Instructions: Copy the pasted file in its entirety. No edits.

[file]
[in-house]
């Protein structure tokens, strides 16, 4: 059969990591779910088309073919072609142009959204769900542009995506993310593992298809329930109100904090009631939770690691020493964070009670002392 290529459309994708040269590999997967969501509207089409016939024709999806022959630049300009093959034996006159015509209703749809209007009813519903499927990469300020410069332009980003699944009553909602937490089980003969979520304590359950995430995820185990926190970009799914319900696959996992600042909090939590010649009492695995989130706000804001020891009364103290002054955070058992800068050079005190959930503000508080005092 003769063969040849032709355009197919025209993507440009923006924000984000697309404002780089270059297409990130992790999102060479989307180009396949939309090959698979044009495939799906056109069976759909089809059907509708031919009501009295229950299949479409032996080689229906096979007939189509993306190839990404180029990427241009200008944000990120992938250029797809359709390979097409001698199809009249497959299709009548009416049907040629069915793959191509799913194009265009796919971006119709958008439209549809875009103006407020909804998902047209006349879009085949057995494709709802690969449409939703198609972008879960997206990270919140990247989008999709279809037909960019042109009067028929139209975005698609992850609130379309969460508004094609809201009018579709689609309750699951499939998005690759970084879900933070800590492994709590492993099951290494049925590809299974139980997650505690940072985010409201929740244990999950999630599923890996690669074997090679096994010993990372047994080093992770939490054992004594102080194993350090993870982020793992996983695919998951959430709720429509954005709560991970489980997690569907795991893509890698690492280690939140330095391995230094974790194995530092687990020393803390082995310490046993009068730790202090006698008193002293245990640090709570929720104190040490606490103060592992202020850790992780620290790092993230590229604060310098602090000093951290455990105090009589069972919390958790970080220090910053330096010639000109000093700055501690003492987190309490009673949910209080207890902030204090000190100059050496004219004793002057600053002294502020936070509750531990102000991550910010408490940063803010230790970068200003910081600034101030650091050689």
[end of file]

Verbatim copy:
[in-house]
């Protein structure tokens, strides 16, 4: 059969990591779910088309073919072609142009959204769900542009995506993310593992298809329930109100904090009631939770690691020493964070009670002392 290529459309994708040269590999997967969501509207089409016939024709999806022959630049300009093959034996006159015509209703749809209007009813519903499927990469300020410069332009980003699944009553909602937490089980003969979520304590359950995430995820185990926190970009799914319900696959996992600042909090939590010649009492695995989130706000804001020891009364103290002054955070058992800068050079005190959930503000508080005092 003769063969040849032709355009197919025209993507440009923006924000984000697309404002780089270059297409990130992790999102060479989307180009396949939309090959698979044009495939799906056109069976759909089809059907509708031919009501009295229950299949479409032996080689229906096979007939189509993306190839990404180029990427241009200008944000990120992938250029797809359709390979097409001698199809009249497959299709009548009416049907040629069915793959191509799913194009265009796919971006119709958008439209549809875009103006407020909804998902047209006349879009085949057995494709709802690969449409939703198609972008879960997206990270919140990247989008999709279809037909960019042109009067028929139209975005698609992850609130379309969460508004094609809201009018579709689609309750699951499939998005690759970084879900933070800590492994709590492993099951290494049925590809299974139980997650505690940072985010409201929740244990999950999630599923890996690669074997090679096994010993990372047994080093992770939490054992004594102080194993350090993870982020793992996983695919998951959430709720429509954005709560991970489980997690569907795991893509890698690492280690939140330095391995230094974790194995530092687990020393803390082995310490046993009068730790202090006698008193002293245990640090709570929720104190040490606490103060592992202020850790992780620290790092993230590229604060310098602090000093951290455990105090009589069972919390958790970080220090910053330096010639000109000093700055501690003492987190309490009673949910209080207890902030204090000190100059050496004219004793002057600053002294502020936070509750531990102000991550910010408490940063803010230790970068200003910081600034101030650091050689």